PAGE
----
Closed during the coronavirus pandemic, the Memorial and Museum Auschwitz-Birkenau reopens July 1. The downtime was used for maintenance and restoration.
Like many museums in Europe, the Memorial and Museum Auschwitz-Birkenau in southern Poland's Oświęcim has been severely affected by the coronavirus pandemic. On March 12, 2020, the international memorial on the site of the former German Nazi concentration and extermination camp closed to visitors. Guided tours could no longer take place. "The budget has collapsed," the museum's website announced, with a call for donations. "We are appealing to all those who are concerned with preserving memory."
The extensive memorial work is financed largely by paid group tours, pre-booked on the internet in 19 languages. The 328 guides who give daily tours on the extensive grounds and in the museum have been unemployed since the museum was closed.
"For many of the memorial's employees, it has become a question of survival," said Christoph Heubner, executive vice president of the International Auschwitz Committee, in a DW interview. "People from all over the world come to this place, and the guides are the communicators who explain to them what they are seeing — in what is today almost an idyllic landscape."
Visitor quotas for admission to the former Nazi concentration camp
The reopening on July 1, 2020 marks a new era for the Memorial and Museum Auschwitz-Birkenau, established in 1947 as a memorial site by the Polish Parliament at the initiative of former concentration camp prisoners. Public access and the museum staff's work are now heavily regulated in accordance with coronavirus hygiene measures.
Physical distancing regulations, protective masks and a mandatory "one-way" movement system on the premises are now standard. No more than 15 persons are allowed in a guided group. For the memorial and museum, the income normally generated by booked guided tours is reduced by half.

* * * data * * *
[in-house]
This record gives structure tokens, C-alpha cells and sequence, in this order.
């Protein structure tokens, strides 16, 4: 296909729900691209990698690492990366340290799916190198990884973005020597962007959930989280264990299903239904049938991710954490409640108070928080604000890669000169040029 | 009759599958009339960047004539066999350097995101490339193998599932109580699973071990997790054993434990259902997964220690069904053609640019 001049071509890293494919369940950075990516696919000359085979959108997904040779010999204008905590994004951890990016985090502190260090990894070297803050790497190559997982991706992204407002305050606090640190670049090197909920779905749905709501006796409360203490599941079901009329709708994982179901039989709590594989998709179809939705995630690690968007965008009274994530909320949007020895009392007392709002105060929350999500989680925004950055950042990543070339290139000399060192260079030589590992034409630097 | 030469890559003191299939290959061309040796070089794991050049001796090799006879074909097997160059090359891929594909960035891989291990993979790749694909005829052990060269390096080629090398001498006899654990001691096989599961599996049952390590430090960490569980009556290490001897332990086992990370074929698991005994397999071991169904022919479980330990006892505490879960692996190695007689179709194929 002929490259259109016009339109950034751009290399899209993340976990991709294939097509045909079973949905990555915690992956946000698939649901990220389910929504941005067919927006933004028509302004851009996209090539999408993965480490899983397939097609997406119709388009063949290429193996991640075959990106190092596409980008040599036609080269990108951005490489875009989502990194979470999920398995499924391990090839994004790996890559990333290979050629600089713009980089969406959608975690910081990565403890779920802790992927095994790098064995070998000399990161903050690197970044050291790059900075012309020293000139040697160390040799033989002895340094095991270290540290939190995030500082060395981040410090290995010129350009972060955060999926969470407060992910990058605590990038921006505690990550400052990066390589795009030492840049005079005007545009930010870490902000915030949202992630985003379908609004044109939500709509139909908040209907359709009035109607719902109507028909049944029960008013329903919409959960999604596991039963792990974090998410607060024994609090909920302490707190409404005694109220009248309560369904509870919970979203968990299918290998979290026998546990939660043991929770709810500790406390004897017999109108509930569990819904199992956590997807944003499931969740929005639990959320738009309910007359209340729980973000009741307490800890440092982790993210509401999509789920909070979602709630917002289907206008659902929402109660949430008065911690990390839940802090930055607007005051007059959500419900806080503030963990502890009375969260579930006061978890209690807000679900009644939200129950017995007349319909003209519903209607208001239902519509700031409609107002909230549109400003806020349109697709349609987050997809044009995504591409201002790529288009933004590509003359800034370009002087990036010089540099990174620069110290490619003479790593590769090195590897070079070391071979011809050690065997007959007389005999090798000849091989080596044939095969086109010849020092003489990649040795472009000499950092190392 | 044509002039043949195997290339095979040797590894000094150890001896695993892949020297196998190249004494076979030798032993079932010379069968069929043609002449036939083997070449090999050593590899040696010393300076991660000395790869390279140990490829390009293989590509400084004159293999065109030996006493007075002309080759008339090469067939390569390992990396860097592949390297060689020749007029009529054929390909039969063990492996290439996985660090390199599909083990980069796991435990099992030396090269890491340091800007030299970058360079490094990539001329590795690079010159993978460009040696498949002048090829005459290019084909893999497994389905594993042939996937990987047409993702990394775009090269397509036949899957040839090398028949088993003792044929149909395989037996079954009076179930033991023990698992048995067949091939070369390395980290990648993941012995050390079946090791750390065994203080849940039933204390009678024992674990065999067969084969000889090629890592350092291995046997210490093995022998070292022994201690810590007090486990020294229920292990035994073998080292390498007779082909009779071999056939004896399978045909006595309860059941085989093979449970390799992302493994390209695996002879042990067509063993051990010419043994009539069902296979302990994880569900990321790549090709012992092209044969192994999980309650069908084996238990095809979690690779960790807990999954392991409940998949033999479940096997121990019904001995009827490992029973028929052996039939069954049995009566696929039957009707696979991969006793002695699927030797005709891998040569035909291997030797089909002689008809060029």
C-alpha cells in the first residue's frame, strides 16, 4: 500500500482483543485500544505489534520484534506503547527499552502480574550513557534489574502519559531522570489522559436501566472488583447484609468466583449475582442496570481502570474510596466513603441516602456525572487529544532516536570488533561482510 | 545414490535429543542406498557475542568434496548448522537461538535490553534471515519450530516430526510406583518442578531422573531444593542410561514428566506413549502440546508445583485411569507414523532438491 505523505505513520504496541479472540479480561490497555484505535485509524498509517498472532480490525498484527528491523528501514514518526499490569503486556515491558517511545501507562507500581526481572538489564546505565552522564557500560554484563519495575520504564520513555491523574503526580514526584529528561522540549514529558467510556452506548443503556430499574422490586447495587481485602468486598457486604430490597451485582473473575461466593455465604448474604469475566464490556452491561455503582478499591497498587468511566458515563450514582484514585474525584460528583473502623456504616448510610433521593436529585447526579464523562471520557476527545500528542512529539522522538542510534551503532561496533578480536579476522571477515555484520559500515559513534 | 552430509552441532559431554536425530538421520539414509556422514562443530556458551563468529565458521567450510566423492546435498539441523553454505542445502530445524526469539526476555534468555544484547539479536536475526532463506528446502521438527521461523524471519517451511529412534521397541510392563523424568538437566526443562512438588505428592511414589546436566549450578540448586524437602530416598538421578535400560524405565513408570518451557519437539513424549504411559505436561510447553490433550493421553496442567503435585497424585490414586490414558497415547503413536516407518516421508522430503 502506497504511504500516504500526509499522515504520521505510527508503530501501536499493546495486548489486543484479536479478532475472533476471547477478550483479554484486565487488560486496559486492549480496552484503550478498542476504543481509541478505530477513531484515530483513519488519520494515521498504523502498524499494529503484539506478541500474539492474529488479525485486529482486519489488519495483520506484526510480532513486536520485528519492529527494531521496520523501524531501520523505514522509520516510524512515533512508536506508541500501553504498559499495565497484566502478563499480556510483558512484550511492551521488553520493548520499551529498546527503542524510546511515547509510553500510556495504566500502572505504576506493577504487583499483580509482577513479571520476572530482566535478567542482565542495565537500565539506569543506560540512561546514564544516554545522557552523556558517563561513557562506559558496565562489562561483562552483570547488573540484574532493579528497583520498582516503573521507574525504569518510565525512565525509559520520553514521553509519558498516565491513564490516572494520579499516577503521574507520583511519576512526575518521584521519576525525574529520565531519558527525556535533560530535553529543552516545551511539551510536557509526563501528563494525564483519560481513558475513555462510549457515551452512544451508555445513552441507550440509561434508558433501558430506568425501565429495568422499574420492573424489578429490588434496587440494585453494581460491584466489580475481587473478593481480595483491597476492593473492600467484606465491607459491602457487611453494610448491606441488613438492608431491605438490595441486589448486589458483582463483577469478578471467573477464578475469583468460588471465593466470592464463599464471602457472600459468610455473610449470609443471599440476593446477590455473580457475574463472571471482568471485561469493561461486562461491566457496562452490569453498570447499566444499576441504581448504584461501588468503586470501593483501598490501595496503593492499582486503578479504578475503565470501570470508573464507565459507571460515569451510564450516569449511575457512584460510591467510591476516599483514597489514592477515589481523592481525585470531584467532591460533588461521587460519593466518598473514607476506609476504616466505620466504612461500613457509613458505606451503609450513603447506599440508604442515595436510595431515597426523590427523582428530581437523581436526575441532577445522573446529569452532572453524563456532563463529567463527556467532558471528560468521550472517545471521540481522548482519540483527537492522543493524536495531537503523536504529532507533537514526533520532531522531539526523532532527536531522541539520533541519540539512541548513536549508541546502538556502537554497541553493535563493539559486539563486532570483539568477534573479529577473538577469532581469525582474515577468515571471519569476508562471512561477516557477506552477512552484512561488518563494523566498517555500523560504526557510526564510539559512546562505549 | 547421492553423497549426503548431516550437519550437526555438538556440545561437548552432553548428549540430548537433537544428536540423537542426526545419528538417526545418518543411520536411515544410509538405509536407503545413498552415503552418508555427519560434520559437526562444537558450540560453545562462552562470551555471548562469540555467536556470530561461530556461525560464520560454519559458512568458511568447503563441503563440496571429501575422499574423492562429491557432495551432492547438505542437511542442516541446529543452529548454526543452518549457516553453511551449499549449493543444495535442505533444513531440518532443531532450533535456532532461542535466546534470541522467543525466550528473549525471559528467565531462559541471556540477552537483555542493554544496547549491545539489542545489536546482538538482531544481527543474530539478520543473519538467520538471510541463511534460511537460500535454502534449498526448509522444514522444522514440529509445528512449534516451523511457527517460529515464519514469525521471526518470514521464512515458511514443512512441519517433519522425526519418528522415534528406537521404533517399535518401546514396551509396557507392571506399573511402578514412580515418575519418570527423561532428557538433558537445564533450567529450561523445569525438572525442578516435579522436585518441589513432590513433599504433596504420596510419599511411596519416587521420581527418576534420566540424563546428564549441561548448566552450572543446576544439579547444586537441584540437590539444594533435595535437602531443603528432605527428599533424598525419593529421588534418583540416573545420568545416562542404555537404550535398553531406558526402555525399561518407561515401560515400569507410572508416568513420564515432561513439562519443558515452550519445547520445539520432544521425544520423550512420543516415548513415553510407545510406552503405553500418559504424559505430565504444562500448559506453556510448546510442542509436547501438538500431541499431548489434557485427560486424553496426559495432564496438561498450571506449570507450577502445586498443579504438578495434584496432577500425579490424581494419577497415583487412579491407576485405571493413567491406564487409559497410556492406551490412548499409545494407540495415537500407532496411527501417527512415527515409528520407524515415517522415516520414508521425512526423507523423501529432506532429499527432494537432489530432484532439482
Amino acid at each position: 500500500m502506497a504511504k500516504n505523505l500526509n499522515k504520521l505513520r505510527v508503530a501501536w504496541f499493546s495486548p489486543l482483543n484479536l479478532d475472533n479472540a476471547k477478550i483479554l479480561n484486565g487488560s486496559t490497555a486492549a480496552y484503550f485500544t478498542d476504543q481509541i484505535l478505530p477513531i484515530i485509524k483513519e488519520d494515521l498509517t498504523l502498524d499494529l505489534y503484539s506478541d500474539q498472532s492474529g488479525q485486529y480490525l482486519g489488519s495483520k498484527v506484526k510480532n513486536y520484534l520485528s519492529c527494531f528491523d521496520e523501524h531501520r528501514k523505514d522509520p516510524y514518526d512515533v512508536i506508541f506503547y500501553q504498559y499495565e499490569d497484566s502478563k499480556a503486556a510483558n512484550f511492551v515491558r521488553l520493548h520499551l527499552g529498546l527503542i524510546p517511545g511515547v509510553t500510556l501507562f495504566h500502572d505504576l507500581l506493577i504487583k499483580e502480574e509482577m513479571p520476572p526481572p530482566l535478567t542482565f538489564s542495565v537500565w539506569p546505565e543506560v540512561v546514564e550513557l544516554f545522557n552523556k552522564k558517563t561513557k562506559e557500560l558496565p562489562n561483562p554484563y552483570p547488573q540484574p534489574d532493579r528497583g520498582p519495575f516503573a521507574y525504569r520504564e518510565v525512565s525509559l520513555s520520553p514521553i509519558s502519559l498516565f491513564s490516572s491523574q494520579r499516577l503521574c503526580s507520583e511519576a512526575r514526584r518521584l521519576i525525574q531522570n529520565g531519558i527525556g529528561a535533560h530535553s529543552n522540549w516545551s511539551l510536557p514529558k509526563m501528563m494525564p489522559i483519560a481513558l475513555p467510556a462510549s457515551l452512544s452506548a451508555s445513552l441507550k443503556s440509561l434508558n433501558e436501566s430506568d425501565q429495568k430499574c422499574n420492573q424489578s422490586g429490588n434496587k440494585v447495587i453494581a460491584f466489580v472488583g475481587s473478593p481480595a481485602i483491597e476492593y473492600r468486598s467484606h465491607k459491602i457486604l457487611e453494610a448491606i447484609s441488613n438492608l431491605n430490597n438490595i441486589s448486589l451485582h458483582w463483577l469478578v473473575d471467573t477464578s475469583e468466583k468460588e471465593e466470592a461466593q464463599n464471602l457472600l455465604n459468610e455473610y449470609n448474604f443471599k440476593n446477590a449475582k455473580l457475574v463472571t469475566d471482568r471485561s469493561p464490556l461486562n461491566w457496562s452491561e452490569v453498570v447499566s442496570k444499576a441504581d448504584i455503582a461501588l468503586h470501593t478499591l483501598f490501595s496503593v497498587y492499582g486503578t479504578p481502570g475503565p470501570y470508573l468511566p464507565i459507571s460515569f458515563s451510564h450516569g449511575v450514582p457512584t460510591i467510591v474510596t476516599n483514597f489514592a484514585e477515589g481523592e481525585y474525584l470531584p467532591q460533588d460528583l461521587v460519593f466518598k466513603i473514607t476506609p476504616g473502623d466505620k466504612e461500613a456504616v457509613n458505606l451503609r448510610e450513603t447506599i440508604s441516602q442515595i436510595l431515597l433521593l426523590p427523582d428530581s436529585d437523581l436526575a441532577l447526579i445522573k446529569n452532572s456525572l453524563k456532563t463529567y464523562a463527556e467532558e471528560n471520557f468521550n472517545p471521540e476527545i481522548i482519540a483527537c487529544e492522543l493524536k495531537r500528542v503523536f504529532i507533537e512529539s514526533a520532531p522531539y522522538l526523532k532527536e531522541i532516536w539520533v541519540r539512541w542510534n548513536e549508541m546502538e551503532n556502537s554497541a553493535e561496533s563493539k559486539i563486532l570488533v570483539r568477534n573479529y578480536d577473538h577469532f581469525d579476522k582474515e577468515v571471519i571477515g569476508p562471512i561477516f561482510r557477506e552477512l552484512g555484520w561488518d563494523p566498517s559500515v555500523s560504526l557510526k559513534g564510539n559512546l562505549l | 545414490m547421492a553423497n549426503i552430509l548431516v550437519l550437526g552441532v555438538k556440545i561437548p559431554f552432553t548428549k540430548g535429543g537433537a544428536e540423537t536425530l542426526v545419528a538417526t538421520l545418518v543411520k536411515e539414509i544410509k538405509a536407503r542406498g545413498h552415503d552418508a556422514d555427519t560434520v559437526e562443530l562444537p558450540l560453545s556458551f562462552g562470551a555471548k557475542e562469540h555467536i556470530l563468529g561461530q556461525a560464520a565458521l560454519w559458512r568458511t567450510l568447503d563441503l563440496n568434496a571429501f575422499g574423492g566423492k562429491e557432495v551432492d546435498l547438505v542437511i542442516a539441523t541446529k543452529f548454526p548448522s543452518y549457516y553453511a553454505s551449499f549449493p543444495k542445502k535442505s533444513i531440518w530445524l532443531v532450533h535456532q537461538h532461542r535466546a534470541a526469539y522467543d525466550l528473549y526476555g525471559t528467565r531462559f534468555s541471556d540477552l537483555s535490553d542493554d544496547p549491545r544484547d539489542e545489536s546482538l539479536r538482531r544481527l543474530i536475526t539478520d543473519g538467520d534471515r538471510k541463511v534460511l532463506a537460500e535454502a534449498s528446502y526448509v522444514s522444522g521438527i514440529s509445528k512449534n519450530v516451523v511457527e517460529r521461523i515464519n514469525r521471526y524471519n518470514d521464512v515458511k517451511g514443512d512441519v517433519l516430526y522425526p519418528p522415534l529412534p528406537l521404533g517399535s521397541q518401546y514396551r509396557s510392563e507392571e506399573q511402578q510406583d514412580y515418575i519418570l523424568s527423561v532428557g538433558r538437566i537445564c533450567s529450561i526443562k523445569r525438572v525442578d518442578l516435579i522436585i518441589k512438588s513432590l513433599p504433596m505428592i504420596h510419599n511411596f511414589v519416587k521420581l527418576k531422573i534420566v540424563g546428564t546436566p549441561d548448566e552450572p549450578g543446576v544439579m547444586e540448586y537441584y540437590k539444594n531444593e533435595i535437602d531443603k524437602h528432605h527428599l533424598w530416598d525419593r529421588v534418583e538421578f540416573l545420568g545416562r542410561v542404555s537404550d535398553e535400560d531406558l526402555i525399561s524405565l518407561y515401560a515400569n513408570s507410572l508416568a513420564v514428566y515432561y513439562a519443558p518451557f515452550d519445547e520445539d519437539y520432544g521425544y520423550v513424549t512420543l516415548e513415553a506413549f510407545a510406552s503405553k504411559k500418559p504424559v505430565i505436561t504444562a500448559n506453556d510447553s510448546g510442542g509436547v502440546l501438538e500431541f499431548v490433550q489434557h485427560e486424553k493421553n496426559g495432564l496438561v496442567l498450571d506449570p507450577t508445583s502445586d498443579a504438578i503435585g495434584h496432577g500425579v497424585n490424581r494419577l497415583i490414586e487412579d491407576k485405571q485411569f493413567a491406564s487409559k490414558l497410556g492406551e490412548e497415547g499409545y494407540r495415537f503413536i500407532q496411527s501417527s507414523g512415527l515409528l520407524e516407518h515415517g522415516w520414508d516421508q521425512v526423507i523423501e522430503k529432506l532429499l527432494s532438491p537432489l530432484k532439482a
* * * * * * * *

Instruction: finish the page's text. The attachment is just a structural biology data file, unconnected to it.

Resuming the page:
"Up to now, personal online registration was required if one was to be admitted to a guided tour of the memorial site among the masses of visitors," Heubner said. "Now, online booking puts a quota on the number of daily visitors, so that not too many people are on-site at the same time. The memorial has developed a clear concept for meeting the coronavirus pandemic restrictions."
Free admission to Auschwitz-Birkenau
Admission to the memorial site remains free of charge. Not only the museum's directors feel that anything else would be an affront to the elderly Holocaust survivors who still come to the museum to talk and interact with young people.
"Up to now, the memorial has always been very careful with this issue," said Heubner. "To charge survivors for admission to this terrible place, where they were maltreated and tortured, would be unimaginable."
Even in the currently strapped financial situation, temporarily charging admission to the museum and memorial has never been an option, Piotr Cywiński, director of the Auschwitz Memorial Site and Museum, told the German Catholic news agency KNA. "However, many programs and investments have had to be withdrawn or postponed to the future."
The museum is placing its hopes on a voluntary donation system. Visitors can donate a sum they deem appropriate after attending the museum and walking the grounds of the former Auschwitz-Birkenau concentration camp. Sales of the museum's publications also go towards funding operations.